I interned at McMurray Fabrics when I graduated from high school to make sure that the textile industry actually interested me before I went to NC State. When I graduated from the Wilson College of Textiles, I reached out to my former manager who referred me to ATEX (which has the same owner) as he thought my background would be more applicable there. That interview process was about as comfortable as I had been anywhere just because I was already familiar with the company and how they operate internally. I was asked tough questions, but I felt like I was most prepared for that interview as opposed to others I had gone through.

What is the biggest difference between being in college and working in industry?

In college, problems are well defined and there is almost always a right or wrong answer. Once you step out into industry, you are either provided problems where you must define the necessary parameters, or you discover / determine your own problems to solve. You learn pretty quickly that there’s so much nuance and so many different ways to address issues that it becomes less about what you know and more about what you’re willing to figure out.

What experiences did you take from the Wilson College of Textiles that you can say have helped in your new career?

Because I double majored, I was offered a unique range of perspectives. I got to see how multiple departments worked through problems and got to understand what challenges are most critical to each. It has made a world of difference for me in terms of communicating with internal and external customers to better understand what each is looking for from me or my products.

Was there a professor at the Wilson College of Textiles that made an impact on you? Who was it and why?

There are two people in the Wilson College of Textiles that really stand out to me – Philip Dail and Dr. Jeff Joines.

Most of the current students probably have no idea who PDail is, but he was the first year advisor for all students in the Wilson College of Textiles and was my personal advisor and mentor for all four years that I was there. PDail really invested in me early on and spent a ton of time talking through problems I was having and making sure I was staying on track. He is the one that convinced me to double major at a time when I wasn’t even sure that the Wilson College of Textiles was for me. I credit him with a good portion of my success.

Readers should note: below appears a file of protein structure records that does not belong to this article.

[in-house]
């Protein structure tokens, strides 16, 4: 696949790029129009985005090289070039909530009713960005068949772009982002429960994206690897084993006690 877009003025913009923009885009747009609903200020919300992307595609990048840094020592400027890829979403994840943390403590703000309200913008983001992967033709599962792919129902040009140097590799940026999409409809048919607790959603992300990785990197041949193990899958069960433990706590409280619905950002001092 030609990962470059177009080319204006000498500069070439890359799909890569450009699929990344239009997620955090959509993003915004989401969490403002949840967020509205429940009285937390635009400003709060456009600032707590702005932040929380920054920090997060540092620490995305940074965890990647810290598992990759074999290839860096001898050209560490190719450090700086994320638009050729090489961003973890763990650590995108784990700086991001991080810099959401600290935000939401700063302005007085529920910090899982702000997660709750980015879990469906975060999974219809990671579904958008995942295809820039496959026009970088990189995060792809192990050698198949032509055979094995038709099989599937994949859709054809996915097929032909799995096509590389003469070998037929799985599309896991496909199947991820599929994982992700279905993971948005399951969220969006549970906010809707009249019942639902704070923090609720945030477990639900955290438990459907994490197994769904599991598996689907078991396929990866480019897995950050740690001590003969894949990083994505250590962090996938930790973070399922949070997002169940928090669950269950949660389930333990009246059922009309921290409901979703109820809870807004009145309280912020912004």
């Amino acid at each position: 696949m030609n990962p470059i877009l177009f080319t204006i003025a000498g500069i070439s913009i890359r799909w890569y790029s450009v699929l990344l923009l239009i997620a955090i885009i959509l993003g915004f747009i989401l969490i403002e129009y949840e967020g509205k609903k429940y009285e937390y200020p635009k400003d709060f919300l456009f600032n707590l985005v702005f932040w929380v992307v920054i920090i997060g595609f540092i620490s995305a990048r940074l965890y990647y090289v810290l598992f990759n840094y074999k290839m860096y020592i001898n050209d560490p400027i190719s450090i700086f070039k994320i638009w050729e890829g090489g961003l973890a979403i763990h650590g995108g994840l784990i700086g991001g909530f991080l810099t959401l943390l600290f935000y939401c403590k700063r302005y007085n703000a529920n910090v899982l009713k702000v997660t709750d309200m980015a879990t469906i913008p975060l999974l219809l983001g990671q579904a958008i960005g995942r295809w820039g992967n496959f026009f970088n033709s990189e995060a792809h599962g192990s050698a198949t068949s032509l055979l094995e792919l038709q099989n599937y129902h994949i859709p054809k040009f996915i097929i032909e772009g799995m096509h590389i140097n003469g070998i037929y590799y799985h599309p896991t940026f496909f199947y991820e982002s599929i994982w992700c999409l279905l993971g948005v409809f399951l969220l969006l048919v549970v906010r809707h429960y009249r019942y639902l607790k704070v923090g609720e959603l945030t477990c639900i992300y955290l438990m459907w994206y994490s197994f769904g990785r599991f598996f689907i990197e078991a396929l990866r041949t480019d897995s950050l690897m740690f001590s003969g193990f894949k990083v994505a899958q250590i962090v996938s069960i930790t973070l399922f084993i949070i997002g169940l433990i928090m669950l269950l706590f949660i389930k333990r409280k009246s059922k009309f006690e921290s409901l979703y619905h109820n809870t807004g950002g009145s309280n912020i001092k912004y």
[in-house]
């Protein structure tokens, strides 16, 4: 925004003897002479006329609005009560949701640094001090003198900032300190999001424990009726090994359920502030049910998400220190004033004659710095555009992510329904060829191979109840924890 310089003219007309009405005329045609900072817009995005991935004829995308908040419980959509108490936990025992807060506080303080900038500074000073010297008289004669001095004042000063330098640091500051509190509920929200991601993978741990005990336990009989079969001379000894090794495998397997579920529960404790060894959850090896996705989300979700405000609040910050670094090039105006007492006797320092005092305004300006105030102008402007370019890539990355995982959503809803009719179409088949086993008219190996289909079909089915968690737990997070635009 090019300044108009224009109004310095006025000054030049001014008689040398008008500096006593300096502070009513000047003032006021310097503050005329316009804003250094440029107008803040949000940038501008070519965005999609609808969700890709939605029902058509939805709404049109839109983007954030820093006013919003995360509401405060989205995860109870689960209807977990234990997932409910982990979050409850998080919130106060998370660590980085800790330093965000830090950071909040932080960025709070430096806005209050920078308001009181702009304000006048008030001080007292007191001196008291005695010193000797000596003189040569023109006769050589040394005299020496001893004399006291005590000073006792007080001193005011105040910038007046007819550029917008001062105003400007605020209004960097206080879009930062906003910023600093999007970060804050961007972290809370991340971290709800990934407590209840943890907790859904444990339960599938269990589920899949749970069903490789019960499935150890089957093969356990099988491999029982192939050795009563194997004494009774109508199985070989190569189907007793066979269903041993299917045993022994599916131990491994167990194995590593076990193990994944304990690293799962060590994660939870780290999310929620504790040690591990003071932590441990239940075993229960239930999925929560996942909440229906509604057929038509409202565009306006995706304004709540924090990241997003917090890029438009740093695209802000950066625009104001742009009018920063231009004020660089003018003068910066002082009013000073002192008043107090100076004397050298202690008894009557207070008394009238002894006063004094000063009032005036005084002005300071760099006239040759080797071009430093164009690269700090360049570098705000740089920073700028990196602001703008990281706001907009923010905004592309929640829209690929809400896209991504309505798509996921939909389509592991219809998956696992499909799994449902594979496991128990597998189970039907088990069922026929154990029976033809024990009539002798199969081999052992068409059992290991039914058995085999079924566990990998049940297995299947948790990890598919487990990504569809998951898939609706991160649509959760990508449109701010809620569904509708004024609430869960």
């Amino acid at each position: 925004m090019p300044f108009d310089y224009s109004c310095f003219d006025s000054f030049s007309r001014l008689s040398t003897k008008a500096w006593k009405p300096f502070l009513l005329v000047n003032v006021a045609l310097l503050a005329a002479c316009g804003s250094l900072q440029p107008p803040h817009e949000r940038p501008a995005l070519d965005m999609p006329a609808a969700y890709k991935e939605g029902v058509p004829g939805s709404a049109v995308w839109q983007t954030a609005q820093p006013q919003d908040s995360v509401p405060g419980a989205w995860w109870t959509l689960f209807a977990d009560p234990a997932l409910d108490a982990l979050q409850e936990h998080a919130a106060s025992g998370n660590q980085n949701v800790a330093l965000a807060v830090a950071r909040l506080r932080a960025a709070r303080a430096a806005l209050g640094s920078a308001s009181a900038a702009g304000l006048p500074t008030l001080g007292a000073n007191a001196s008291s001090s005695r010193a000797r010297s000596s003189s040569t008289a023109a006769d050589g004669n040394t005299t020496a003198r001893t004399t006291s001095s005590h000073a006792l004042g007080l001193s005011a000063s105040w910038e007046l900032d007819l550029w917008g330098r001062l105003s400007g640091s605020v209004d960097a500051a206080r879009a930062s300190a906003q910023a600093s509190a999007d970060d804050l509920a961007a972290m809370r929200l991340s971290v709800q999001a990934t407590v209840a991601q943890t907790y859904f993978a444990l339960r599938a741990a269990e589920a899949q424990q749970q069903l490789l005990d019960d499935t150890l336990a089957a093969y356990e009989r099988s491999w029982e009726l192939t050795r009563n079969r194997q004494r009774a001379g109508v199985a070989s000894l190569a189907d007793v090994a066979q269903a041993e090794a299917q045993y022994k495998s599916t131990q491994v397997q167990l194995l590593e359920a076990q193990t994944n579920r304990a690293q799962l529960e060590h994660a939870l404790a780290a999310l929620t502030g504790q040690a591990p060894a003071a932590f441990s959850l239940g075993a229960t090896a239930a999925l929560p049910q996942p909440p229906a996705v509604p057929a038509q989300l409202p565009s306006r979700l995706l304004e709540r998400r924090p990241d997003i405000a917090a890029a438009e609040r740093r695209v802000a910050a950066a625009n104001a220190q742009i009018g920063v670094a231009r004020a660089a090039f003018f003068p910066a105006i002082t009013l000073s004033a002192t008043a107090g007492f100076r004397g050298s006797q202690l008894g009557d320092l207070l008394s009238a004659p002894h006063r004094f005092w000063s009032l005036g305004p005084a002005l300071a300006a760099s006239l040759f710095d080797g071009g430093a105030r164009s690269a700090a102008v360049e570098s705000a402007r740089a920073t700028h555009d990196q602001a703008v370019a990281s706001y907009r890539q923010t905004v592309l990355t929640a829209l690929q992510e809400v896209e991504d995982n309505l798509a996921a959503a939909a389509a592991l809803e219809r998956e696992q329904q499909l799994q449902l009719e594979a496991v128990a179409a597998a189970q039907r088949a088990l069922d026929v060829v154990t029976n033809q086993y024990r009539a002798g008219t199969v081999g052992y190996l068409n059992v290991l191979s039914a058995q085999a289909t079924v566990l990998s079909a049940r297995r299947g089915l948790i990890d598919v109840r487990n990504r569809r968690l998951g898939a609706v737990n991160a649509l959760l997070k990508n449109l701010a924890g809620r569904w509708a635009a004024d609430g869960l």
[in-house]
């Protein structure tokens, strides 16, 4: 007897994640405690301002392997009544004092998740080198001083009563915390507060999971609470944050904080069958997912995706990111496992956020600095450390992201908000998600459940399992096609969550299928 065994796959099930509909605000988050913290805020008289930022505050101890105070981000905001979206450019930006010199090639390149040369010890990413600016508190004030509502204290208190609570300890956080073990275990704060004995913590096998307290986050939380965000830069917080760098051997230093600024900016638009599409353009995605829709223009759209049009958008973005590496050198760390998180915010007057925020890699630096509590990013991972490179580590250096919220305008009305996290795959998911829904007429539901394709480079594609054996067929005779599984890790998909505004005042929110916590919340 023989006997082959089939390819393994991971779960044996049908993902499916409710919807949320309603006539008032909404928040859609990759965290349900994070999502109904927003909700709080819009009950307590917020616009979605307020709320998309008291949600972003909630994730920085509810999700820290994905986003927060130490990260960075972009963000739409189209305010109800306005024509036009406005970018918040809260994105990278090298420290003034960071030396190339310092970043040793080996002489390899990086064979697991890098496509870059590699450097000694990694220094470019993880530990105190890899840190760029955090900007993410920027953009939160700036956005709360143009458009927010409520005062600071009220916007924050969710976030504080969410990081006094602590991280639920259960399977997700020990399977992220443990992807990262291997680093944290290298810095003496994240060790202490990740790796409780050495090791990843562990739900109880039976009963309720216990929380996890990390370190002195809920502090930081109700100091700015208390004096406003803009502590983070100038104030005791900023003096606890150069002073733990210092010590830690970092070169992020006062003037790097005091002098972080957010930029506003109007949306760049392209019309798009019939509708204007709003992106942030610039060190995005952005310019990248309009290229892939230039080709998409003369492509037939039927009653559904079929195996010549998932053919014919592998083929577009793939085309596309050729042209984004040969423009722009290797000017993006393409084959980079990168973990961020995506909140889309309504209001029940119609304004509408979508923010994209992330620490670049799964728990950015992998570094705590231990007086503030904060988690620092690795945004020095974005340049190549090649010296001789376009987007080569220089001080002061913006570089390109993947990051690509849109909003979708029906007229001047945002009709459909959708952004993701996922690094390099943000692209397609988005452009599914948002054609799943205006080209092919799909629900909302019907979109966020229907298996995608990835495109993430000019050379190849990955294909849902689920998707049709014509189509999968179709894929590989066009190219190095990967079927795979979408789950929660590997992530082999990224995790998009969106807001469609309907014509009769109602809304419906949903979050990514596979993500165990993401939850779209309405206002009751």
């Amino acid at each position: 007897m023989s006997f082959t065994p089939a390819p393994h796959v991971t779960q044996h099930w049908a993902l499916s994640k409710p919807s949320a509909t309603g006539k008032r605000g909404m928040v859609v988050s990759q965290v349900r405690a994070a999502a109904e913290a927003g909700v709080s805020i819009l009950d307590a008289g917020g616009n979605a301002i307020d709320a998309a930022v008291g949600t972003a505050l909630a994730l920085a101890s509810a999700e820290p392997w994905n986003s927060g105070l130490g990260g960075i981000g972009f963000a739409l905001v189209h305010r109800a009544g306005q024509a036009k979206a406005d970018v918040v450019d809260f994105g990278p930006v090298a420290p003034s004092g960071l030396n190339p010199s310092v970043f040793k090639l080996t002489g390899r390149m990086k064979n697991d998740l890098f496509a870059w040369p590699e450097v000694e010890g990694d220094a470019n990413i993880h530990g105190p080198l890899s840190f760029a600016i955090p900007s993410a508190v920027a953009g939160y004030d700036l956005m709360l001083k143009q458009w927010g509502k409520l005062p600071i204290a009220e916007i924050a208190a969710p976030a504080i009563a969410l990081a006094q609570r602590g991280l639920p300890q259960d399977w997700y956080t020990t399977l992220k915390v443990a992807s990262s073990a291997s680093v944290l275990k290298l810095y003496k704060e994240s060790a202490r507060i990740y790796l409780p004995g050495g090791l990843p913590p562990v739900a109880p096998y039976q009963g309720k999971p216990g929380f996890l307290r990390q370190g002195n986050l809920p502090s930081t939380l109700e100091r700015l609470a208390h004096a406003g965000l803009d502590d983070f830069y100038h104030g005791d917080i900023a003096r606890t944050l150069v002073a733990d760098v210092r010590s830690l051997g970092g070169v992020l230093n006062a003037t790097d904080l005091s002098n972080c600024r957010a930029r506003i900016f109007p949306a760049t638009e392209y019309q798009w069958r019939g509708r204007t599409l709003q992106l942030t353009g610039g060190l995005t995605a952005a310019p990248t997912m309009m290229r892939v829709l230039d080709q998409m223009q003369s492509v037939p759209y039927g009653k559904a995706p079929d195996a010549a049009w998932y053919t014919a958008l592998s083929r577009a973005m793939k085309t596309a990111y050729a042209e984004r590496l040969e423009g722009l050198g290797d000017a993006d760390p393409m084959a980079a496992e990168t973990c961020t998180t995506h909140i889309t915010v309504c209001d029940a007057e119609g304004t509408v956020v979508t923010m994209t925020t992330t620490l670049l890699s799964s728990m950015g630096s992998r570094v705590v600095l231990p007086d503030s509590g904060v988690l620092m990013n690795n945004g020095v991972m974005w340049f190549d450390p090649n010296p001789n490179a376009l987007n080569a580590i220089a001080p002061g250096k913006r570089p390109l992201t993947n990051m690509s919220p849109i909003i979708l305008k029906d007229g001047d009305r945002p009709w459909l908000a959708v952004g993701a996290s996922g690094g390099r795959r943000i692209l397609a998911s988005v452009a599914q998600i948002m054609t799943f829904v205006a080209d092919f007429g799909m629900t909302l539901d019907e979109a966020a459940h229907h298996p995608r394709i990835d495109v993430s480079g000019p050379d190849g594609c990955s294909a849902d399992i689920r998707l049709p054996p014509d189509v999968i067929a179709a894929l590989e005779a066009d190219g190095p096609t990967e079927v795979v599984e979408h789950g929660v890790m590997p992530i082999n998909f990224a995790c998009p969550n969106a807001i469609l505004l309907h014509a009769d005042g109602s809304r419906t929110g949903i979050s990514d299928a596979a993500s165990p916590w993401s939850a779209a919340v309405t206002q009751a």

Dr. Joines is the professor that convinced me to come to NC State and was one of the first professors I had that pushed me to be better. I came to NC State’s open house with very little idea of what I wanted to study beyond engineering of some sort. I spoke with a lot of people that day, but he was the only one that had a conversation with me rather than making a sales pitch. I can’t describe it in any other way than a gut feeling I got from him that this was a place I needed to be.

In their own way, each pushed me to do more than what was required in class and to become more involved in the College. They are the reason I started working in the tutoring center which was probably the most gratifying experience I had in college. They also made me want to take classes that I didn’t need so that I would be well-rounded when I graduated.

What is the best thing about the city in which you now live?

The city I live in now (Pinehurst) is where I grew up so it feels like home. It’s a slower paced area which is a good fit for me – I don’t have to deal with traffic like I did in Raleigh!

Do you have any funny/interesting anecdotes from your time at NC State or the Wilson College of Textiles that you’d like to share?

When I was there, I was the only chemist in our senior design class. Victoria’s Secret was one of the sponsors that year and specifically requested a chemist so my group of four male students was assigned the task of improving support for their line of sports bras. One of the main elements of our project was to develop bra support tester so that we could quantify that support. The tester was an oscillating mannequin wearing a sports bra with water balloons in it and a high speed camera to measure movement. We brought it to our presentation and, needless to say, had more than a few confused looks. Victoria’s Secret was impressed with our tester though (I think).